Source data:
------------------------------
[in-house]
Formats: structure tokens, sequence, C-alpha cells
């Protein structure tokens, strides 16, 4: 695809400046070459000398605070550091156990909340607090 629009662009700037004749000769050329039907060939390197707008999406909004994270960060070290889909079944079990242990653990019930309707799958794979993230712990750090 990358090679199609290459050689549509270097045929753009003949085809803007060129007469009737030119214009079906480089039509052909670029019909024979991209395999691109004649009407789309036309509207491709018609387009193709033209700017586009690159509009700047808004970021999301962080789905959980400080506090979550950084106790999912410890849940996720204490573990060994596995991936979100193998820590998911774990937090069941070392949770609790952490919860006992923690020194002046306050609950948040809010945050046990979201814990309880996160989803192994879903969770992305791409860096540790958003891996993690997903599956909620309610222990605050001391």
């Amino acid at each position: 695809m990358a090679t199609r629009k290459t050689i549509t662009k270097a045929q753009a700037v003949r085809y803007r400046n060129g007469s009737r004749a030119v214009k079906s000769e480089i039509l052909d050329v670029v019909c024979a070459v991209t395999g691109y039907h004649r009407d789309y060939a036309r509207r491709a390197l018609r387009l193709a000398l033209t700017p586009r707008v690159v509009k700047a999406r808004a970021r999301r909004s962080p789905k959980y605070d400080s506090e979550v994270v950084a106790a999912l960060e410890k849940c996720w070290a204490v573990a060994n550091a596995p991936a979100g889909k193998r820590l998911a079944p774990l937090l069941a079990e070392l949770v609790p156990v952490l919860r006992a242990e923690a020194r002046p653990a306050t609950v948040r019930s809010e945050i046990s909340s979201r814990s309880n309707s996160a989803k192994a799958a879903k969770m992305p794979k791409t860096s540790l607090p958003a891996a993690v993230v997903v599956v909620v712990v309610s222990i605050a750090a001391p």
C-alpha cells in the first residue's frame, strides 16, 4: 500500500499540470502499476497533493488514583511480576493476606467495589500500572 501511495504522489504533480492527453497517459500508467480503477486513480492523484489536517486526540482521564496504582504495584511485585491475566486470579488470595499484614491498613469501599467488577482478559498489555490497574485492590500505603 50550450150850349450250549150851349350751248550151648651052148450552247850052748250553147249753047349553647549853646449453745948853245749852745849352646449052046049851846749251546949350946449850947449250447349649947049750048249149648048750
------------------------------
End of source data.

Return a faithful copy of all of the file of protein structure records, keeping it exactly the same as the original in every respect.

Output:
[in-house]
Formats: structure tokens, sequence, C-alpha cells
């Protein structure tokens, strides 16, 4: 695809400046070459000398605070550091156990909340607090 629009662009700037004749000769050329039907060939390197707008999406909004994270960060070290889909079944079990242990653990019930309707799958794979993230712990750090 990358090679199609290459050689549509270097045929753009003949085809803007060129007469009737030119214009079906480089039509052909670029019909024979991209395999691109004649009407789309036309509207491709018609387009193709033209700017586009690159509009700047808004970021999301962080789905959980400080506090979550950084106790999912410890849940996720204490573990060994596995991936979100193998820590998911774990937090069941070392949770609790952490919860006992923690020194002046306050609950948040809010945050046990979201814990309880996160989803192994879903969770992305791409860096540790958003891996993690997903599956909620309610222990605050001391």
């Amino acid at each position: 695809m990358a090679t199609r629009k290459t050689i549509t662009k270097a045929q753009a700037v003949r085809y803007r400046n060129g007469s009737r004749a030119v214009k079906s000769e480089i039509l052909d050329v670029v019909c024979a070459v991209t395999g691109y039907h004649r009407d789309y060939a036309r509207r491709a390197l018609r387009l193709a000398l033209t700017p586009r707008v690159v509009k700047a999406r808004a970021r999301r909004s962080p789905k959980y605070d400080s506090e979550v994270v950084a106790a999912l960060e410890k849940c996720w070290a204490v573990a060994n550091a596995p991936a979100g889909k193998r820590l998911a079944p774990l937090l069941a079990e070392l949770v609790p156990v952490l919860r006992a242990e923690a020194r002046p653990a306050t609950v948040r019930s809010e945050i046990s909340s979201r814990s309880n309707s996160a989803k192994a799958a879903k969770m992305p794979k791409t860096s540790l607090p958003a891996a993690v993230v997903v599956v909620v712990v309610s222990i605050a750090a001391p």
C-alpha cells in the first residue's frame, strides 16, 4: 500500500499540470502499476497533493488514583511480576493476606467495589500500572 501511495504522489504533480492527453497517459500508467480503477486513480492523484489536517486526540482521564496504582504495584511485585491475566486470579488470595499484614491498613469501599467488577482478559498489555490497574485492590500505603 50550450150850349450250549150851349350751248550151648651052148450552247850052748250553147249753047349553647549853646449453745948853245749852745849352646449052046049851846749251546949350946449850947449250447349649947049750048249149648048750